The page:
The role of SR-BI in prostate cancer

Alternative & Integrative Medicine

ISSN: 2327-5162

Open Access

The role of SR-BI in prostate cancer

2nd International Congress on Restorative & Alternative Medicine

November 06-07, 2017 | Vienna, Austria

David Schorghofer

Medical University of Vienna, Austria

Posters & Accepted Abstracts: Altern Integr Med

Abstract :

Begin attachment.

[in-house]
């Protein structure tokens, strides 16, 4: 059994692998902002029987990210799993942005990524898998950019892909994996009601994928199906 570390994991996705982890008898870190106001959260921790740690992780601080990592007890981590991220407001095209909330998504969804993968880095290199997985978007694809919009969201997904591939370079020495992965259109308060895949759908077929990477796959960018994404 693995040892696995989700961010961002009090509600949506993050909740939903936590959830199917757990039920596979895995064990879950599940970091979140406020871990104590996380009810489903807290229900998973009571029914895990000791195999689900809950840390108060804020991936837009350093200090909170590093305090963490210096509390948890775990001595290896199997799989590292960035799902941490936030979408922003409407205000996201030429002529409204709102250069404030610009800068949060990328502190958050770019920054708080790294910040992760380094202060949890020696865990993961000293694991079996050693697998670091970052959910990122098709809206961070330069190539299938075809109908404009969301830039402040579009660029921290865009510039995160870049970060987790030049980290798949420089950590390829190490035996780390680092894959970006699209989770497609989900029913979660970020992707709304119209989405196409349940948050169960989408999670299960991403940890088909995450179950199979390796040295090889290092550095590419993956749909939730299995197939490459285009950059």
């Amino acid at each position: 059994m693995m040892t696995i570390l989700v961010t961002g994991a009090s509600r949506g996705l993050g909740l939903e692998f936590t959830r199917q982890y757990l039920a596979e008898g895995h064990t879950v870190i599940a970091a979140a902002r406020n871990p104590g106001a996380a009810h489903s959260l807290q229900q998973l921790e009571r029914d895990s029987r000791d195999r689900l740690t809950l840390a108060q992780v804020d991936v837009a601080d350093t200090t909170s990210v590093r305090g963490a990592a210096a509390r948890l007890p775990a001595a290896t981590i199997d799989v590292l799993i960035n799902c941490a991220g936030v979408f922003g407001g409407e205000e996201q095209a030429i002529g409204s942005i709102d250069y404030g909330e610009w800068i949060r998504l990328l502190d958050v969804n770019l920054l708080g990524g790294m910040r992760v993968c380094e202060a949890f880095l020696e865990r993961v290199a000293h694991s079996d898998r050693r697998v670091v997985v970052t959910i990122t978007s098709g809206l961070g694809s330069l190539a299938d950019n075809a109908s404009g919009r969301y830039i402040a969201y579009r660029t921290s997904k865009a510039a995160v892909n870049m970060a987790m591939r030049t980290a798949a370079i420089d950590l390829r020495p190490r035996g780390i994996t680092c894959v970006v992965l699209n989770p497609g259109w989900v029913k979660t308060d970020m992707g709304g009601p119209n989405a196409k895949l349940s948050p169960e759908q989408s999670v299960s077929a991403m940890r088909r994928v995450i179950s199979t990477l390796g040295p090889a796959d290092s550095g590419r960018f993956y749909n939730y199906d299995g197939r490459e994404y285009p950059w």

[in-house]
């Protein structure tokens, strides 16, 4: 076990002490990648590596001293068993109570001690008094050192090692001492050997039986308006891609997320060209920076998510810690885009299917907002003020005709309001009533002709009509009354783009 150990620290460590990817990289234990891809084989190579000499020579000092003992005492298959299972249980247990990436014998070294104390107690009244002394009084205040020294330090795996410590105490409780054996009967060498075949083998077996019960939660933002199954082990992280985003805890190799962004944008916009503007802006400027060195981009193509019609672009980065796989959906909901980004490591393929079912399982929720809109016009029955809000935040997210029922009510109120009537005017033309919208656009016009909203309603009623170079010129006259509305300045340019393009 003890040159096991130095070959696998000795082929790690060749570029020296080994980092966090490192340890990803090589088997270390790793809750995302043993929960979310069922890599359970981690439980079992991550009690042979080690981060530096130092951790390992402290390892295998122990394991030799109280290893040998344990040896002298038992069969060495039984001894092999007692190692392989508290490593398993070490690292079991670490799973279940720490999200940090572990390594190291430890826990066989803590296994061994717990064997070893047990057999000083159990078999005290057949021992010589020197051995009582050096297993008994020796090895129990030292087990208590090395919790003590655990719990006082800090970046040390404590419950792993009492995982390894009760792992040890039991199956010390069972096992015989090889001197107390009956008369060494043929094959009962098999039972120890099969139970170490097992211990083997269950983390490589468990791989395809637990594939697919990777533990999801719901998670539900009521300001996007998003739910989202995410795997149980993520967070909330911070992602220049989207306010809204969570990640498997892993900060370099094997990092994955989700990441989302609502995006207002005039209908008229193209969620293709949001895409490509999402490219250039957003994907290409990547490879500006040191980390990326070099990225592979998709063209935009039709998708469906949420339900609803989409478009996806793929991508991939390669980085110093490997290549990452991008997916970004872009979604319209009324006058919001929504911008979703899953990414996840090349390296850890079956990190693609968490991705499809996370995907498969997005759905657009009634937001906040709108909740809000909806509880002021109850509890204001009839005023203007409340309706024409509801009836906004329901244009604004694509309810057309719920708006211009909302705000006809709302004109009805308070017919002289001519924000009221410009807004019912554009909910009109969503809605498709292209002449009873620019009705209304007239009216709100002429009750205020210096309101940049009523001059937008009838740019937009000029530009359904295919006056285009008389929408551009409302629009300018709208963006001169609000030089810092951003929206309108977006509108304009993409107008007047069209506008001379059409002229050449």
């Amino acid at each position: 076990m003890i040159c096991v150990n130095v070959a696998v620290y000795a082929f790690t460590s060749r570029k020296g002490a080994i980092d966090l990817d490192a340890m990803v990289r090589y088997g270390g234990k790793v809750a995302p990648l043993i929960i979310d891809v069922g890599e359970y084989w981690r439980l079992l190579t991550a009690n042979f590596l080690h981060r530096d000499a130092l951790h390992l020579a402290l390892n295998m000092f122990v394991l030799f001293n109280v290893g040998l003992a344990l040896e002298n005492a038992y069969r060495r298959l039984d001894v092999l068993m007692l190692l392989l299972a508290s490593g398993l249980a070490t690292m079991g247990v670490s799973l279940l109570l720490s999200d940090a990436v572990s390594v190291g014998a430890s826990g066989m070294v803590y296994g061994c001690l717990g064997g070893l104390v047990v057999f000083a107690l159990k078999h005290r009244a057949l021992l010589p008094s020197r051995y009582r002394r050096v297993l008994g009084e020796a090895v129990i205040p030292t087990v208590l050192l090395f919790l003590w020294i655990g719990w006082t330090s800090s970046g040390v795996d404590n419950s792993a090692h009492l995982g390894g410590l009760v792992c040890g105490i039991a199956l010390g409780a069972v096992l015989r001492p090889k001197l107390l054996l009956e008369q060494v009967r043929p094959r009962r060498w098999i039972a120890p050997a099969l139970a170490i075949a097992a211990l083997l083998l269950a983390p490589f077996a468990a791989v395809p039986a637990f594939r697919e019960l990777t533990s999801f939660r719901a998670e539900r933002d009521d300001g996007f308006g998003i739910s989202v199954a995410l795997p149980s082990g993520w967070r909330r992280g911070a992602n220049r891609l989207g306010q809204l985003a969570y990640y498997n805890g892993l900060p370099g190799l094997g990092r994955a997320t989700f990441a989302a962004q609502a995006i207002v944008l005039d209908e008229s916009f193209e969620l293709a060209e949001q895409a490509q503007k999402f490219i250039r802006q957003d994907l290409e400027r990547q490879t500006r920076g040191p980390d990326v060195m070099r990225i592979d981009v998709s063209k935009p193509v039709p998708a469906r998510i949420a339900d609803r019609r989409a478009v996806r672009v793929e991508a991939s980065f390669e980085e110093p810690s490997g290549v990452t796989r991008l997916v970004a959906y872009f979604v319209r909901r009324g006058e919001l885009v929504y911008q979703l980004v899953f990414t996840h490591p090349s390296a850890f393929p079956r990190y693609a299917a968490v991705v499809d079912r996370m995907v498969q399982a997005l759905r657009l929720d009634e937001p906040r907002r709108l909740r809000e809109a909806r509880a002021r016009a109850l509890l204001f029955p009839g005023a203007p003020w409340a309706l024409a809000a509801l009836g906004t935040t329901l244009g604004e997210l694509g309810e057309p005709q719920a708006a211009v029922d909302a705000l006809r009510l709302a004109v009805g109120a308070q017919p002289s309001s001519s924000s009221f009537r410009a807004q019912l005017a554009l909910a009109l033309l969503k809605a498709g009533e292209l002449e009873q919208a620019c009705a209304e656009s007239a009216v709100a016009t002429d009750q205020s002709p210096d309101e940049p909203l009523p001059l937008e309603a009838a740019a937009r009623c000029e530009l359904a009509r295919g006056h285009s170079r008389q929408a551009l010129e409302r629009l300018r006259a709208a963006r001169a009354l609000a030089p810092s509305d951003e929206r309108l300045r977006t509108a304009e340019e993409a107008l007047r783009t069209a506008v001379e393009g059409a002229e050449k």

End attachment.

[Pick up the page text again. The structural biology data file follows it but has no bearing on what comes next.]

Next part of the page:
Human prostate cancer represents one of the most frequently diagnosed cancers in men worldwide. Despite being a slow growing type of tumor, prostate cancer can potentially give rise to aggressive and metastasizing forms of cancer. Recent data indicate that elevated cholesterol levels in the plasma are a prerequisite for prostate cancer progression and the risk for prostate cancer has been associated with a high fat, high cholesterol diet and the presence of hypercholesterolemia. Cellular cholesterol is either synthesized by the cells themselves or exogenous cholesterol is taken up with the help of receptors. Cholesterol uptake is mainly mediated via the high-density lipoprotein receptor, also called SR-BI, and the low-density lipoprotein receptor, LDLR. In normal tissue, SR-BI is expressed in the liver and in steroidogenic tissues, where cholesterol uptake is necessary for steroid hormone synthesis. SR-BI has been linked to several types of cancer, including nasopharyngeal cancer, colorectal cancer, ovarian cancer and breast cancer. Recently, growing evidence furthermore suggests a role of SR-BI in prostate cancer. SR-BI has been linked to prostate cancer development, specific antigen secretion and viability of prostate cancer cells. Moreover, SRBI was found to be significantly up-regulated with progression to the lethal castration resistant prostate cancer (CRPC) and has recently been shown to be associated with Gleason scoring, a well-established pathohistological classification system of prognostic value for prostate cancer. Additionally, SR-BI has been linked to the mTOR pathway, which plays a key role in the regulation of cellular growth and metabolism and has further been associated with CRPC. Hence, SR-BI may be a valuable target for prostate cancer therapy, a prospect that needs evaluation in future studies.

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